This past Sunday, I attended the Moncler Grenoble FW 2010 presentation, and being a bag person, I was immediately drawn towards the use of fanny packs. Let’s just say it was rather extensive. Models stood motionless on four levels of scaffolding; spotlights shone on different groups of them to the tune of classical and opera music. I daresay it was all very dramatic and lovely, since I’m a personal fan of Moncler, but I couldn’t help but wonder about the fanny packs. They were rather large and round, and I couldn’t help but wonder if the models had little heaters tucked inside them. Not that they would need heaters; if there’s anything Moncler is known for, it’s the warmth that their signature shiny puffers provide.
There’s no denying the chic of Moncler. Carine Roitfeld was at the presentation, looking every bit her insanely glamorous self; if that doesn’t indicate a serious spike in chicness, then I don’t know what does. You may remember the Fendi & Moncler Spy Handbag, that wonderfully bulbous incarnation of the coveted Spy. Is that any indication of the possible success of these fanny packs?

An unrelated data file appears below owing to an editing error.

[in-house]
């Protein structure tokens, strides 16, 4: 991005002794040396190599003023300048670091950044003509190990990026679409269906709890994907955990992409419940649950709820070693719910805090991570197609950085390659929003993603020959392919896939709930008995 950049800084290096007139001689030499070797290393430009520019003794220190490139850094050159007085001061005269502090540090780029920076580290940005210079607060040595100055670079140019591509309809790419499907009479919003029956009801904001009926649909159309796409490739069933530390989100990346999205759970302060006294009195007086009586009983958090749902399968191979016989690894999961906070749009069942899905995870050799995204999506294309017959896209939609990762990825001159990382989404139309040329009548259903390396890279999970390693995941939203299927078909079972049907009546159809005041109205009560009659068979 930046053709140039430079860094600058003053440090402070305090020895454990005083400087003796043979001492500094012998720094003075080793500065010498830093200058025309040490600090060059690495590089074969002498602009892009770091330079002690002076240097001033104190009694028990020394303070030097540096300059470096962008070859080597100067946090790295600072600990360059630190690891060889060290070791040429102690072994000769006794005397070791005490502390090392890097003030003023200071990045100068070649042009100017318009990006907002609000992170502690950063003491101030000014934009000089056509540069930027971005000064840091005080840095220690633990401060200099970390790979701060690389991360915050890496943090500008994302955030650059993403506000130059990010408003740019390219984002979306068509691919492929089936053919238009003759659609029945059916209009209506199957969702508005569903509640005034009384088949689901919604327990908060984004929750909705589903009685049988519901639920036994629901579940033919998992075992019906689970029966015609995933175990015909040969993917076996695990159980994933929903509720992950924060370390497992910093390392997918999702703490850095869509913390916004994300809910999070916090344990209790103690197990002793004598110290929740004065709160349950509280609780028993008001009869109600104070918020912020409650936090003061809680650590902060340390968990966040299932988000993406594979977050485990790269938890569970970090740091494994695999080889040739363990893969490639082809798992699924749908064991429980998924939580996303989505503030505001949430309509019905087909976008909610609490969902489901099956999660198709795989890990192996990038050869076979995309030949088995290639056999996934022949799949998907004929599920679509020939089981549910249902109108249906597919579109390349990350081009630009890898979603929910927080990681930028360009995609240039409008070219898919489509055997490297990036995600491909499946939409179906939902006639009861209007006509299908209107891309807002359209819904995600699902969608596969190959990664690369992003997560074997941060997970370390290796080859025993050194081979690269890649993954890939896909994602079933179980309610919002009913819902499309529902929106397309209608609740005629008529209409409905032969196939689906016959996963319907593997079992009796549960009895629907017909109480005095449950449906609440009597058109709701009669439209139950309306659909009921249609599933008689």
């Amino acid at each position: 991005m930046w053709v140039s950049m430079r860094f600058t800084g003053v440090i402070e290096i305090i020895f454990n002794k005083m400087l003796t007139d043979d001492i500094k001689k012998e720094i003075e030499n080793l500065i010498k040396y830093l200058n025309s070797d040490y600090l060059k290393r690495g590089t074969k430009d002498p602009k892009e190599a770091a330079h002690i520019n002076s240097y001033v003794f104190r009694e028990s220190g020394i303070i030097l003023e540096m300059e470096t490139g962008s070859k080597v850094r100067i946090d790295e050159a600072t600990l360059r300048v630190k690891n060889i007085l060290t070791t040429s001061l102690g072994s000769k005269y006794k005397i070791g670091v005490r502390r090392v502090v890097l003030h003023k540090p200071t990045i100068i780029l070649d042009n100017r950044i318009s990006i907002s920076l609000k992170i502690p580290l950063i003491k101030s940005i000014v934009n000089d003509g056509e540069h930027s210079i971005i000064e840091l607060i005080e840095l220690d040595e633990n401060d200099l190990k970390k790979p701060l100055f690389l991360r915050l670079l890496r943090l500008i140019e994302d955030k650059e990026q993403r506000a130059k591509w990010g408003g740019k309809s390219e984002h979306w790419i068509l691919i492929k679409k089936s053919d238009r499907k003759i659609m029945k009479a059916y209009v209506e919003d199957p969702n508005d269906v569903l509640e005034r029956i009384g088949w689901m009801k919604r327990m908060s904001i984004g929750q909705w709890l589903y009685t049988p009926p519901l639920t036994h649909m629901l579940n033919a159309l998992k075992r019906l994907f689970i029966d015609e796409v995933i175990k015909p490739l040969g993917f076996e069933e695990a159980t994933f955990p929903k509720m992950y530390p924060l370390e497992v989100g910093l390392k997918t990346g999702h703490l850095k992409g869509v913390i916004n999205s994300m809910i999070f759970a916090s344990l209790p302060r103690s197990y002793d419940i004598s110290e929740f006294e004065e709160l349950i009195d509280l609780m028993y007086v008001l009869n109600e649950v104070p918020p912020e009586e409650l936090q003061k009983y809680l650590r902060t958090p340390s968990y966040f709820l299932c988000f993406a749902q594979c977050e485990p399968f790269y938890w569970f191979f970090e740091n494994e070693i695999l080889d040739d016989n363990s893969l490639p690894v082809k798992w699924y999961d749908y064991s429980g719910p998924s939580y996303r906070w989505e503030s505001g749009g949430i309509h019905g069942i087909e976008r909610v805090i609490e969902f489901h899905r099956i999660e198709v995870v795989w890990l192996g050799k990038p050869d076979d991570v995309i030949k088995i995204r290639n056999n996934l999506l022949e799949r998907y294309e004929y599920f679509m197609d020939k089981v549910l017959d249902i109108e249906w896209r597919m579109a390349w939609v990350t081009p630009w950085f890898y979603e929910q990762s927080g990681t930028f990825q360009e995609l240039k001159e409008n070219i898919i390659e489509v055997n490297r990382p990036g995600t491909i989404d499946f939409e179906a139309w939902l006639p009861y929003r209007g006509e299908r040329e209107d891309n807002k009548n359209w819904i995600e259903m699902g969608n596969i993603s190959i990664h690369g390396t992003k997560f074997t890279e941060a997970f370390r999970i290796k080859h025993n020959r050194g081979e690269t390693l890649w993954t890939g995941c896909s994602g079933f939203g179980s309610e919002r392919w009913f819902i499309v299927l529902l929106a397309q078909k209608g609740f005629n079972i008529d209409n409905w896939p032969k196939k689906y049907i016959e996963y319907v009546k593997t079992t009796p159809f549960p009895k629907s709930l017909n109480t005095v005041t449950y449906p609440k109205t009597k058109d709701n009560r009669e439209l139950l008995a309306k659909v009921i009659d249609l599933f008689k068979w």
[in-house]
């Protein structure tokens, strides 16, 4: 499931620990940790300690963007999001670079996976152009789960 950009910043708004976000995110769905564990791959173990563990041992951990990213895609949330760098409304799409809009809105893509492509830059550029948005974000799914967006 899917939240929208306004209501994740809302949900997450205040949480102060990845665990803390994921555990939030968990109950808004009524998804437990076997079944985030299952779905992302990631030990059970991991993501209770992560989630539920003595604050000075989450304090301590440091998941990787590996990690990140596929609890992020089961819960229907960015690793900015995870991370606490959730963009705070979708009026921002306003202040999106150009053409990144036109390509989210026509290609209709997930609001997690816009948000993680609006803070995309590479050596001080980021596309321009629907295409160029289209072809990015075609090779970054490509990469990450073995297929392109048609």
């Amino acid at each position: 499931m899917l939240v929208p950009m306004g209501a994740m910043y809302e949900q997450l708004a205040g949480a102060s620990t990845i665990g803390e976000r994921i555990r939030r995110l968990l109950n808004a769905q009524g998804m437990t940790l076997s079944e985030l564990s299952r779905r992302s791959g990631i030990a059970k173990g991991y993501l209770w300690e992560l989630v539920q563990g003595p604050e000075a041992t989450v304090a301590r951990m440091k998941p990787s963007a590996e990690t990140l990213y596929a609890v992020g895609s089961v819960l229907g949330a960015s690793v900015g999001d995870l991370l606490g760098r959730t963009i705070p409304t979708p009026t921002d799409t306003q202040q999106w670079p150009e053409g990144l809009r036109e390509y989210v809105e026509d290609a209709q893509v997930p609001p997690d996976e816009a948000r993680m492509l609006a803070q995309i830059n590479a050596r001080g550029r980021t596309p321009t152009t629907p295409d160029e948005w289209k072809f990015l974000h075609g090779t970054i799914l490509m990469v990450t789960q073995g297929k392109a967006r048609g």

Though I loved the Moncler Spy and adore my own Moncler coat, I just can’t fathom the fanny pack being put to practical use in “a city atmosphere,” as Moncler Grenoble claims to be. Maybe it’s cute to hit the slopes, but the streets? Not so much. Perhaps I’m being a bit closed-minded, but the packs are just to big and too round to be taken seriously while firmly attached to someone’s waist. Keep in mind that this is coming from a girl who seriously considered purchasing a pair of Moncler booties. A Moncler belt with a small pouch I’d love. I’d rave after a Moncler crossbody, or even a ridiculously puffy tote. But I’m afraid I’m not a fan of the fanny.
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